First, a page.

Adaptive legislation is critical; Brazil has over a thousand cyber bills under review. However, uninformed politicians attempt to create laws for a phenomenon largely misunderstood. Resultingly, punitory precedents are poorly conceptualized and/or not enacted. Promoting an effective cyber judicial model means a realignment of priorities. The Brazilian Congress must recognize that crimes in the offline/physical world and the cyber world are now mutually reinforcing. The Internet expedites delinquency: online criminals have higher illicit returns, facilitated communications, and a lower probability of detection.  Cyberspace must be tackled with pragmatic legislation that tailors standard law enforcement to crimes that occur online.

Next, legislation promoting public and private sector information sharing can develop strategic synergies. A risk-aware citizenry would promote public policy for IT education while politicians would educate themselves in cyber threats to (in principle) to conceptualize the new norms for cyber behavior. After all, the state, in collaboration with informed private enterprises and civil society, can work at the same speed and frequency at which criminals exercise their immoral practices — the Internet is open to all. A whole-of-Brazil crackdown on cybercrime is a powerful deterrent.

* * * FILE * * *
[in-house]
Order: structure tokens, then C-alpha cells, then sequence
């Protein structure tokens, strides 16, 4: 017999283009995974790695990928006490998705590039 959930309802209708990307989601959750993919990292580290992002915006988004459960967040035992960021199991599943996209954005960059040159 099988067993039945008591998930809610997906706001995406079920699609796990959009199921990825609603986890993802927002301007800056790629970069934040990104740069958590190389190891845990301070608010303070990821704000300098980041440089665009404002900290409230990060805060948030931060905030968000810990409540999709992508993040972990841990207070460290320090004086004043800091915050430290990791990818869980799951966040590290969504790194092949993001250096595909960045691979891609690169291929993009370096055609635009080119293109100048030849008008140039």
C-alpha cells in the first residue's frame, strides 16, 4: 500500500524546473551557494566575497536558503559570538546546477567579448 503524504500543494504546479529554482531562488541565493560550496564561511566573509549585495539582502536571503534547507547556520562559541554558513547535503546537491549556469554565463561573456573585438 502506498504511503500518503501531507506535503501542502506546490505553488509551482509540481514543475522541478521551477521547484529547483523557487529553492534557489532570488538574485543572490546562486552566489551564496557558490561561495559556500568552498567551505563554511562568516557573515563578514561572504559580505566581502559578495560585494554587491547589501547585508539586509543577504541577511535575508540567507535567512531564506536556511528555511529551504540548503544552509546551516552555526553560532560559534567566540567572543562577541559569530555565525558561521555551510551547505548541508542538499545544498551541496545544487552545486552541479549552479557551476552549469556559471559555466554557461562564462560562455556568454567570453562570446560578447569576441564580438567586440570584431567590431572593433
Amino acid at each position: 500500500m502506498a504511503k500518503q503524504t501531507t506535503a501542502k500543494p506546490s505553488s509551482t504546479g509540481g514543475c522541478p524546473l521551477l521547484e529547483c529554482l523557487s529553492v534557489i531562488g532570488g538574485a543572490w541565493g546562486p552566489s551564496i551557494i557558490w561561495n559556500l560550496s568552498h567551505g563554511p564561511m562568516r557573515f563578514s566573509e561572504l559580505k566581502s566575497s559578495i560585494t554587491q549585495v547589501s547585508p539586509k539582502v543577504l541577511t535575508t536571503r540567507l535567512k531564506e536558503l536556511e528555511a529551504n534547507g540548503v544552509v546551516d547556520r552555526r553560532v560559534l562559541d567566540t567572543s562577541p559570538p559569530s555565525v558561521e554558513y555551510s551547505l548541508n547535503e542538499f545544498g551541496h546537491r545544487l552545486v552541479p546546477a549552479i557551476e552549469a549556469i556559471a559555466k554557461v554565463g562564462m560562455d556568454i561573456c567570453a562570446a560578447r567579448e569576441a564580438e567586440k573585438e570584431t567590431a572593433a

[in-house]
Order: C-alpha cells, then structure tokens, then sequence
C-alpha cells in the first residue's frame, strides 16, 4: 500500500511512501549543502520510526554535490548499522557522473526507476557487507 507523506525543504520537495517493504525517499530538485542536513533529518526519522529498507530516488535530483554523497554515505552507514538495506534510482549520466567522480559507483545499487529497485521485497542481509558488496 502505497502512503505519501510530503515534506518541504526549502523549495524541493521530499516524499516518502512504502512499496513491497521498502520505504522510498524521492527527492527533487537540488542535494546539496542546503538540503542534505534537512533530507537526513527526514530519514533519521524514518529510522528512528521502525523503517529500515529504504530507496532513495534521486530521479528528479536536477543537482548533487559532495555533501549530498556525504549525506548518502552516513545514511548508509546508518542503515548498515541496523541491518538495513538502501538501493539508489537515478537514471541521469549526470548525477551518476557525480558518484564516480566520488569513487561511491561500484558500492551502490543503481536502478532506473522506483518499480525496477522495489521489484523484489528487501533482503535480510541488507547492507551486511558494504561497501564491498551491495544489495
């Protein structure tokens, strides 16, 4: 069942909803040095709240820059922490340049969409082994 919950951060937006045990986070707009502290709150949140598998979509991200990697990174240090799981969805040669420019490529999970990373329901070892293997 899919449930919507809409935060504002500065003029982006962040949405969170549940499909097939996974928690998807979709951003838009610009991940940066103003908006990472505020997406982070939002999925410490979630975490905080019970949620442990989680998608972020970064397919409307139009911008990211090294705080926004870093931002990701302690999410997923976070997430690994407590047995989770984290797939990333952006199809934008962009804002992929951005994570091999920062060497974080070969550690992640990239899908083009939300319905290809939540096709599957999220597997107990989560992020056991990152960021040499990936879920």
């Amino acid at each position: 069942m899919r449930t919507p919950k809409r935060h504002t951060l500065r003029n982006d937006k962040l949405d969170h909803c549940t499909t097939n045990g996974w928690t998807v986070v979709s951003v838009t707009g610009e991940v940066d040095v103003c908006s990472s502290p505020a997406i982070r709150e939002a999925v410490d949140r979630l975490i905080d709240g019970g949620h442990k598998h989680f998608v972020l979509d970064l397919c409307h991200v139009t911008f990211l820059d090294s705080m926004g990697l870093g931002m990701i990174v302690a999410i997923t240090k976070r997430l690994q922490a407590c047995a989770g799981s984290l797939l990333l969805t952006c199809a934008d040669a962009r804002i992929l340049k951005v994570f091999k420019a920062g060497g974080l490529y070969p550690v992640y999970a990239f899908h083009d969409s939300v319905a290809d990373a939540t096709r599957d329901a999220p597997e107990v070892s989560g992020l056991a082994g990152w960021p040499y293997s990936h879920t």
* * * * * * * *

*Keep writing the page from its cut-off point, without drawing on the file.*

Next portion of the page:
Brazil has one of the highest numbers of Facebook and Twitter users worldwide – 103 million and 33.3 million accounts respectively. This means that citizens can spread information faster than most other Latin American nations, potentially placing Brazil at the podium of a much-needed discourse on cyber defense. The nation’s digital bill of rights, Marco Civil da Internet, has championed Brazilians’ desire for freedom of speech and privacy online. Such legislation, though, did lose some clout when the country shut down the mobile messaging app, Whatsapp, for 48 hours in late 2015, an event that suggests the digital law does not yet fully respect citizens’ communication rights.  Brazilians must continue to fight for liberty on the Internet, and prevent telecom companies from passing censorship laws in Congress. Now is not the time for silence: There is simply too much to say.

2016 has brought Brazil the perfect trial: the Olympic Games. As the event approaches, certain expectations arise such as security. The good news is that Rio de Janeiro holds an instructive precedent for large-scale sporting events: the 2014 World Cup. And the Olympics are an inherently inclusive tradition. An upfront approach of vulnerabilities exploited by hackers could produce a collaboration environment of risk mitigation. Brazil can reach out to other nations for assistance; it is not alone in cyber defense efforts. But the key for persistent change is succession. Brazilian cybersecurity must endure after the Olympic ceremonies. Audiences worldwide expect Brazil to put on a show. If the nation can protect its citizens and visitors from cyber threats, it can become a cyber strategist of a higher order.

German Linares is a second year M.A. candidate at the Center for Latin American Studies at Georgetown University. With Latin America as a regional focus, his interests lie in the following extant security issues: illicit trade, organized crime, criminal justice, and human rights.

Image source: WikiCommons